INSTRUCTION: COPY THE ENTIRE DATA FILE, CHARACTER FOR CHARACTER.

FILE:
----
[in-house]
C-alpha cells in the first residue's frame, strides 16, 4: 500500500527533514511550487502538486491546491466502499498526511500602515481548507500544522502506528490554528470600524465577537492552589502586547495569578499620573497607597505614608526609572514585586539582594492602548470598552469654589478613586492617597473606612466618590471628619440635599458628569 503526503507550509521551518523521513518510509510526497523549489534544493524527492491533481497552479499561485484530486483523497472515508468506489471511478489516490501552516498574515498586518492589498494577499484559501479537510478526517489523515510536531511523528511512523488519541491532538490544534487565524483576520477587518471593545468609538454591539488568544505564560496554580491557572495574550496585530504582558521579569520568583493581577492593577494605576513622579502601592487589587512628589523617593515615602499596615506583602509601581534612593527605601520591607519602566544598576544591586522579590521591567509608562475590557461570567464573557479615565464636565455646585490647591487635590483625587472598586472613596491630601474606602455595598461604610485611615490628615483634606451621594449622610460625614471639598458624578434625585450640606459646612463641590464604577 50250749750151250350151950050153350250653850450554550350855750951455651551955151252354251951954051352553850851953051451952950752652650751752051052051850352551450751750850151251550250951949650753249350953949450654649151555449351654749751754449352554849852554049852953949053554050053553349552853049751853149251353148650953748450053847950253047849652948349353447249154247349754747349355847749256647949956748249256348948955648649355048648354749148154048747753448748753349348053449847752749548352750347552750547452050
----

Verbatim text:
[in-house]
C-alpha cells in the first residue's frame, strides 16, 4: 500500500527533514511550487502538486491546491466502499498526511500602515481548507500544522502506528490554528470600524465577537492552589502586547495569578499620573497607597505614608526609572514585586539582594492602548470598552469654589478613586492617597473606612466618590471628619440635599458628569 503526503507550509521551518523521513518510509510526497523549489534544493524527492491533481497552479499561485484530486483523497472515508468506489471511478489516490501552516498574515498586518492589498494577499484559501479537510478526517489523515510536531511523528511512523488519541491532538490544534487565524483576520477587518471593545468609538454591539488568544505564560496554580491557572495574550496585530504582558521579569520568583493581577492593577494605576513622579502601592487589587512628589523617593515615602499596615506583602509601581534612593527605601520591607519602566544598576544591586522579590521591567509608562475590557461570567464573557479615565464636565455646585490647591487635590483625587472598586472613596491630601474606602455595598461604610485611615490628615483634606451621594449622610460625614471639598458624578434625585450640606459646612463641590464604577 50250749750151250350151950050153350250653850450554550350855750951455651551955151252354251951954051352553850851953051451952950752652650751752051052051850352551450751750850151251550250951949650753249350953949450654649151555449351654749751754449352554849852554049852953949053554050053553349552853049751853149251353148650953748450053847950253047849652948349353447249154247349754747349355847749256647949956748249256348948955648649355048648354749148154048747753448748753349348053449847752749548352750347552750547452050